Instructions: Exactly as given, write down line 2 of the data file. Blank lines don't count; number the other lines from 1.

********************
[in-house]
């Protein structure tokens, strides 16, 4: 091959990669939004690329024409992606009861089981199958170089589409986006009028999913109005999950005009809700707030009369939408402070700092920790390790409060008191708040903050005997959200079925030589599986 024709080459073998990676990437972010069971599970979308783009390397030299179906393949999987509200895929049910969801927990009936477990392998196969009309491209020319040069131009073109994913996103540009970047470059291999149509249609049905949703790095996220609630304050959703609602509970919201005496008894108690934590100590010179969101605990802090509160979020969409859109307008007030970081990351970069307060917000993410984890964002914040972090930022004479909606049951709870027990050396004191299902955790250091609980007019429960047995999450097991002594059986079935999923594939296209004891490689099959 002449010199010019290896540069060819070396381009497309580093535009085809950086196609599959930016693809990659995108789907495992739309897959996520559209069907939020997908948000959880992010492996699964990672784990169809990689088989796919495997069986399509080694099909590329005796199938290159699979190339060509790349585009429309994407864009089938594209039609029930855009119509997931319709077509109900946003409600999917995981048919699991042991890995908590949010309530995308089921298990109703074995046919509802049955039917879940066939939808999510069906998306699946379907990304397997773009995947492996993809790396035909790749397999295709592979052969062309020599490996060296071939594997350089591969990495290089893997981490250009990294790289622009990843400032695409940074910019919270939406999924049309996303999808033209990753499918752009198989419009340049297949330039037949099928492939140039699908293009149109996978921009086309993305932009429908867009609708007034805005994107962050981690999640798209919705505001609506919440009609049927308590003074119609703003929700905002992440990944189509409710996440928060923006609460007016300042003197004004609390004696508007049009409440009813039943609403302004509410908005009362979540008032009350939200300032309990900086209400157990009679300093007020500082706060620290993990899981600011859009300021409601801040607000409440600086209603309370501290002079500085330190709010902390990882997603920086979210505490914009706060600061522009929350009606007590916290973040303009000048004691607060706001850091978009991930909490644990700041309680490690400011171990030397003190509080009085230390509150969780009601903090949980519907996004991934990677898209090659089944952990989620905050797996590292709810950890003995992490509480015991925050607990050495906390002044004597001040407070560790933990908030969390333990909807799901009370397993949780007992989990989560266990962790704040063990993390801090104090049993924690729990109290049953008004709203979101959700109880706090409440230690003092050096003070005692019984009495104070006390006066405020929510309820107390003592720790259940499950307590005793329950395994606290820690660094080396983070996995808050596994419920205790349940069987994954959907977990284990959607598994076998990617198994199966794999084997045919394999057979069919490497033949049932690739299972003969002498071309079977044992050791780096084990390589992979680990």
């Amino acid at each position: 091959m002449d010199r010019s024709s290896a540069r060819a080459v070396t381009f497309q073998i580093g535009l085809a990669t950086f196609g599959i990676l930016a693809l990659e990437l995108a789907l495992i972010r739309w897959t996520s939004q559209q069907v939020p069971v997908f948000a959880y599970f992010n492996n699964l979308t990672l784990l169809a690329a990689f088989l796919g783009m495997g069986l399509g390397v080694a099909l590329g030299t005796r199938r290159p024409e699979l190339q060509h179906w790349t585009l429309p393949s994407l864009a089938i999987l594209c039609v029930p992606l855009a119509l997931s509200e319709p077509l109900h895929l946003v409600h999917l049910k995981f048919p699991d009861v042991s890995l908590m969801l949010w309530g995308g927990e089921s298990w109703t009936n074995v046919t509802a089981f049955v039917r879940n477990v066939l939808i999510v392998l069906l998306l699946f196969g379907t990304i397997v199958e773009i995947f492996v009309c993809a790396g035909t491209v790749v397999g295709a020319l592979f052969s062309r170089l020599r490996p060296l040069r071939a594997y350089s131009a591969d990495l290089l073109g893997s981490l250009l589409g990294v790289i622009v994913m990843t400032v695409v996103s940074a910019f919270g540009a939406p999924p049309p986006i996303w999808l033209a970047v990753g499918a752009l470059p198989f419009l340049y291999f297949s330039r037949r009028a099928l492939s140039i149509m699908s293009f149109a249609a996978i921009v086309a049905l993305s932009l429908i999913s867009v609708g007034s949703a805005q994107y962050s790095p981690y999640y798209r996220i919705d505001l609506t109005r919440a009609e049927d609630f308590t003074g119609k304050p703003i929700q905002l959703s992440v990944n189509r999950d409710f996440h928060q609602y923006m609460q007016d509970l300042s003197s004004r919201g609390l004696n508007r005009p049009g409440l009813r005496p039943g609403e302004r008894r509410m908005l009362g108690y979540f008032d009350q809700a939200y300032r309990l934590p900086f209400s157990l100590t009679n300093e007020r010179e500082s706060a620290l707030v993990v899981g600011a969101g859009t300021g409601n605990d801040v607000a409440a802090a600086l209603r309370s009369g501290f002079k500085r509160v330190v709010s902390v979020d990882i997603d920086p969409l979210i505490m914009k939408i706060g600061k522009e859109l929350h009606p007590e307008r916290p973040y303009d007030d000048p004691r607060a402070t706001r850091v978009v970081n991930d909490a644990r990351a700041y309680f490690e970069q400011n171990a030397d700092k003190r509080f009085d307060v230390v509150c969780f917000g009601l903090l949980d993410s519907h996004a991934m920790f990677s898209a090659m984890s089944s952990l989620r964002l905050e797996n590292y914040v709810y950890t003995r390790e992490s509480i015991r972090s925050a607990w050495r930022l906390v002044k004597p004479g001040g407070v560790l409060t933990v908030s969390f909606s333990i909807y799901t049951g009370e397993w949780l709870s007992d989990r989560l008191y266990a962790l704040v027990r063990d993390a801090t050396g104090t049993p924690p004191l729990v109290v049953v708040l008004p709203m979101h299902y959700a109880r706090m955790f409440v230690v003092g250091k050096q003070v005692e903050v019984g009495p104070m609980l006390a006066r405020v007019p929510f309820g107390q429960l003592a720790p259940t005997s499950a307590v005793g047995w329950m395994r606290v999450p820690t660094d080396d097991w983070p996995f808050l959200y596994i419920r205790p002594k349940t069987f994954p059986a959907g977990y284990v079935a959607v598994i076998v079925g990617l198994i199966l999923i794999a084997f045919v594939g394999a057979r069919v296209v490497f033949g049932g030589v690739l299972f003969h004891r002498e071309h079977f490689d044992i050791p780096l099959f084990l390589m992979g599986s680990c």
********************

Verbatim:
């Protein structure tokens, strides 16, 4: 091959990669939004690329024409992606009861089981199958170089589409986006009028999913109005999950005009809700707030009369939408402070700092920790390790409060008191708040903050005997959200079925030589599986 024709080459073998990676990437972010069971599970979308783009390397030299179906393949999987509200895929049910969801927990009936477990392998196969009309491209020319040069131009073109994913996103540009970047470059291999149509249609049905949703790095996220609630304050959703609602509970919201005496008894108690934590100590010179969101605990802090509160979020969409859109307008007030970081990351970069307060917000993410984890964002914040972090930022004479909606049951709870027990050396004191299902955790250091609980007019429960047995999450097991002594059986079935999923594939296209004891490689099959 002449010199010019290896540069060819070396381009497309580093535009085809950086196609599959930016693809990659995108789907495992739309897959996520559209069907939020997908948000959880992010492996699964990672784990169809990689088989796919495997069986399509080694099909590329005796199938290159699979190339060509790349585009429309994407864009089938594209039609029930855009119509997931319709077509109900946003409600999917995981048919699991042991890995908590949010309530995308089921298990109703074995046919509802049955039917879940066939939808999510069906998306699946379907990304397997773009995947492996993809790396035909790749397999295709592979052969062309020599490996060296071939594997350089591969990495290089893997981490250009990294790289622009990843400032695409940074910019919270939406999924049309996303999808033209990753499918752009198989419009340049297949330039037949099928492939140039699908293009149109996978921009086309993305932009429908867009609708007034805005994107962050981690999640798209919705505001609506919440009609049927308590003074119609703003929700905002992440990944189509409710996440928060923006609460007016300042003197004004609390004696508007049009409440009813039943609403302004509410908005009362979540008032009350939200300032309990900086209400157990009679300093007020500082706060620290993990899981600011859009300021409601801040607000409440600086209603309370501290002079500085330190709010902390990882997603920086979210505490914009706060600061522009929350009606007590916290973040303009000048004691607060706001850091978009991930909490644990700041309680490690400011171990030397003190509080009085230390509150969780009601903090949980519907996004991934990677898209090659089944952990989620905050797996590292709810950890003995992490509480015991925050607990050495906390002044004597001040407070560790933990908030969390333990909807799901009370397993949780007992989990989560266990962790704040063990993390801090104090049993924690729990109290049953008004709203979101959700109880706090409440230690003092050096003070005692019984009495104070006390006066405020929510309820107390003592720790259940499950307590005793329950395994606290820690660094080396983070996995808050596994419920205790349940069987994954959907977990284990959607598994076998990617198994199966794999084997045919394999057979069919490497033949049932690739299972003969002498071309079977044992050791780096084990390589992979680990």